“Happy to chitty chat”

Well, I have to post (have to) on this subject, because, frankly, I can’t resist the phrase ‘happy to chitty chat’. This came from an article in the New York Times (here) on how no one ever talks on the phone any more: phones are for emails, texts, twitter, but not talking, except, of course, said one interviewee, “Sometimes I call my mother on the way to work because she’ll be happy to chitty chat. But I just can’t think of anyone else who’d want to talk to me.”

My God. I’d always thought I was destined to be an author because no one wants to talk to me — it’s why we become authors, you know, nothing to do with writing ability. If you’re an author, you get to sit alone in a room, and the fact that no one wants to chitty chat (I’m sorry, but it’s so wonderful I’m going to have to repeat it endlessly) — the fact that no one wants to chitty chat is considered to be a bonus.

Indeed, someone said to me recently, ‘Oh, I’ve always thought I’d like to be a writer, but I don’t like to be alone.’ Leaving aside the first part of the sentence, which I hear only 8 times out of 10 when I tell someone what I do (and people wonder why I lie about that?), leaving that aside, the second part reduced me (almost) to stunned silence. You don’t like to be alone, but you’d like to write? And you’re afraid of heights but thought you’d like to clean the windows on the Chrysler Building?

She then went on to say she liked ‘People, colour, movement, diversions’ — I bit back the suggestion that she join the circus, but it did leave me thinking. When I worked in a publishing office, I was, for most of that time, a copy-editor. We sat at long desks, with manuscripts (pre-computer days. Eeek!), pads, pencils and erasers, and we edited. When we finished a manuscript, we’d either sit down face-to-face with the author, or we typed out a list of queries which went in the post. Some time later an answer arrived: scribbles in the margins of our queries, usually, or typed additional sheets. These got put into the MS and off it went. No, or carefully circumscribed, talking necessary.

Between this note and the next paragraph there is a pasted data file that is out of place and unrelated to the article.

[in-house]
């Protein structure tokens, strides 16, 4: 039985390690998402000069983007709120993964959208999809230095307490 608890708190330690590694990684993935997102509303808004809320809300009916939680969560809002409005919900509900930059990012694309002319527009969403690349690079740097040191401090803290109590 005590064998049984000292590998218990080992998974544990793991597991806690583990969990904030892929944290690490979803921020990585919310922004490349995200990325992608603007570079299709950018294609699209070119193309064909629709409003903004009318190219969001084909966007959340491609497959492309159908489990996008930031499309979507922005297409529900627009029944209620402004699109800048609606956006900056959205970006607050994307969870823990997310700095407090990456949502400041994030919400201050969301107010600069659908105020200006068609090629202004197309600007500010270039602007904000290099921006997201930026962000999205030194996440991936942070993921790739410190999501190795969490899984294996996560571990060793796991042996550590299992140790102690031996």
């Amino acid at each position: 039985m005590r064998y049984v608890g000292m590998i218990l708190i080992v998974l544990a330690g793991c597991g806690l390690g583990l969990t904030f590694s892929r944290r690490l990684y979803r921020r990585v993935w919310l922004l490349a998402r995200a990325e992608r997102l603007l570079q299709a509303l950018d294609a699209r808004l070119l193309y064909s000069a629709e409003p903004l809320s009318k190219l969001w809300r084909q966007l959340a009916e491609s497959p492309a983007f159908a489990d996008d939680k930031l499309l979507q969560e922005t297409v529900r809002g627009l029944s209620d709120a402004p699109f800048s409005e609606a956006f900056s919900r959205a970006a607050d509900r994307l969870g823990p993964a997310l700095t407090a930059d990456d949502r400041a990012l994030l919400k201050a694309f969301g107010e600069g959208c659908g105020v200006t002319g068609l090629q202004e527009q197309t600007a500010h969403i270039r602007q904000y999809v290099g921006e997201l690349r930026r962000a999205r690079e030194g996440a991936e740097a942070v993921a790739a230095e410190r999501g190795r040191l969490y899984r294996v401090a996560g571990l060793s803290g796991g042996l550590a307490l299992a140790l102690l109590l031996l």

And it was notable. The rest of the editorial department was very different, it was The Place of Chitty Chat. Indeed, it could be said that Chitty Chat was the function of the editorial, and the marketing, and the publicity departments. So different was copy-editorial that it was rumoured that once a cleaner had gone to the CEO: She didn’t like to interfere, she said, but she thought he should know that the people in that one department never worked: they just sat and read all day.

When I became an editor (briefly: chitty chat never really suited me) I realized that talking all day was what being a commisisoning editor was about: schmoozing agents and authors, having lunch, negotiating contract clauses on the phone, talking talking talking.

Now, it’s clear, no one talks. Contract clauses are negotiated by an exchange of emails. Marketing and publicity plans are laid out the same way. Editorial ‘conversations’ are emailed back and forth.